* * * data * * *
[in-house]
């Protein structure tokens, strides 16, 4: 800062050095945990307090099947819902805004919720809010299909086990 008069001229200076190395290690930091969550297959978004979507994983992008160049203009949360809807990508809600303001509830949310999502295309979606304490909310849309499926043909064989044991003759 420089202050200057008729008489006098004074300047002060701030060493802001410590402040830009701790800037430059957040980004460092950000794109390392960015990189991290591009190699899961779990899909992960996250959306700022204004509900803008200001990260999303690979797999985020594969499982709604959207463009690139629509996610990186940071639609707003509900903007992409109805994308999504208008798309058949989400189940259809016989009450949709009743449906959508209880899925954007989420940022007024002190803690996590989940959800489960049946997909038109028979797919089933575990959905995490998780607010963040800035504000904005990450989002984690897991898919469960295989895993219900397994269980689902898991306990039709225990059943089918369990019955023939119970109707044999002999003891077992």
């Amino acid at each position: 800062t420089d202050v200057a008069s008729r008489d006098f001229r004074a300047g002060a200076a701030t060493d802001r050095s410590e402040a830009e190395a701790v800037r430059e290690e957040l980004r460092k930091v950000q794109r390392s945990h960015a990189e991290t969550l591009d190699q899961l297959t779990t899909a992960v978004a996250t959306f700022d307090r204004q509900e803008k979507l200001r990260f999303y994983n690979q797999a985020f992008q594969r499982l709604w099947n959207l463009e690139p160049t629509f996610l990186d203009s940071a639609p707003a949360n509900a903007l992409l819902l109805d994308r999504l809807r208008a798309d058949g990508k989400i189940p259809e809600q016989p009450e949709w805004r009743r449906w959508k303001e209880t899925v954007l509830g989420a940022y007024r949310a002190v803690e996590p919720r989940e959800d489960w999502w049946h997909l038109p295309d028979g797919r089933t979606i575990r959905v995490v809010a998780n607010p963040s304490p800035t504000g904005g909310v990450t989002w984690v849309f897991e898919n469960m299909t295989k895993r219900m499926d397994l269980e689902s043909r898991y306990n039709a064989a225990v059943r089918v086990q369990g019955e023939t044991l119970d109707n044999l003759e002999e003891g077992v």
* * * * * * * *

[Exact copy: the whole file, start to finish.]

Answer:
[in-house]
């Protein structure tokens, strides 16, 4: 800062050095945990307090099947819902805004919720809010299909086990 008069001229200076190395290690930091969550297959978004979507994983992008160049203009949360809807990508809600303001509830949310999502295309979606304490909310849309499926043909064989044991003759 420089202050200057008729008489006098004074300047002060701030060493802001410590402040830009701790800037430059957040980004460092950000794109390392960015990189991290591009190699899961779990899909992960996250959306700022204004509900803008200001990260999303690979797999985020594969499982709604959207463009690139629509996610990186940071639609707003509900903007992409109805994308999504208008798309058949989400189940259809016989009450949709009743449906959508209880899925954007989420940022007024002190803690996590989940959800489960049946997909038109028979797919089933575990959905995490998780607010963040800035504000904005990450989002984690897991898919469960295989895993219900397994269980689902898991306990039709225990059943089918369990019955023939119970109707044999002999003891077992």
């Amino acid at each position: 800062t420089d202050v200057a008069s008729r008489d006098f001229r004074a300047g002060a200076a701030t060493d802001r050095s410590e402040a830009e190395a701790v800037r430059e290690e957040l980004r460092k930091v950000q794109r390392s945990h960015a990189e991290t969550l591009d190699q899961l297959t779990t899909a992960v978004a996250t959306f700022d307090r204004q509900e803008k979507l200001r990260f999303y994983n690979q797999a985020f992008q594969r499982l709604w099947n959207l463009e690139p160049t629509f996610l990186d203009s940071a639609p707003a949360n509900a903007l992409l819902l109805d994308r999504l809807r208008a798309d058949g990508k989400i189940p259809e809600q016989p009450e949709w805004r009743r449906w959508k303001e209880t899925v954007l509830g989420a940022y007024r949310a002190v803690e996590p919720r989940e959800d489960w999502w049946h997909l038109p295309d028979g797919r089933t979606i575990r959905v995490v809010a998780n607010p963040s304490p800035t504000g904005g909310v990450t989002w984690v849309f897991e898919n469960m299909t295989k895993r219900m499926d397994l269980e689902s043909r898991y306990n039709a064989a225990v059943r089918v086990q369990g019955e023939t044991l119970d109707n044999l003759e002999e003891g077992v």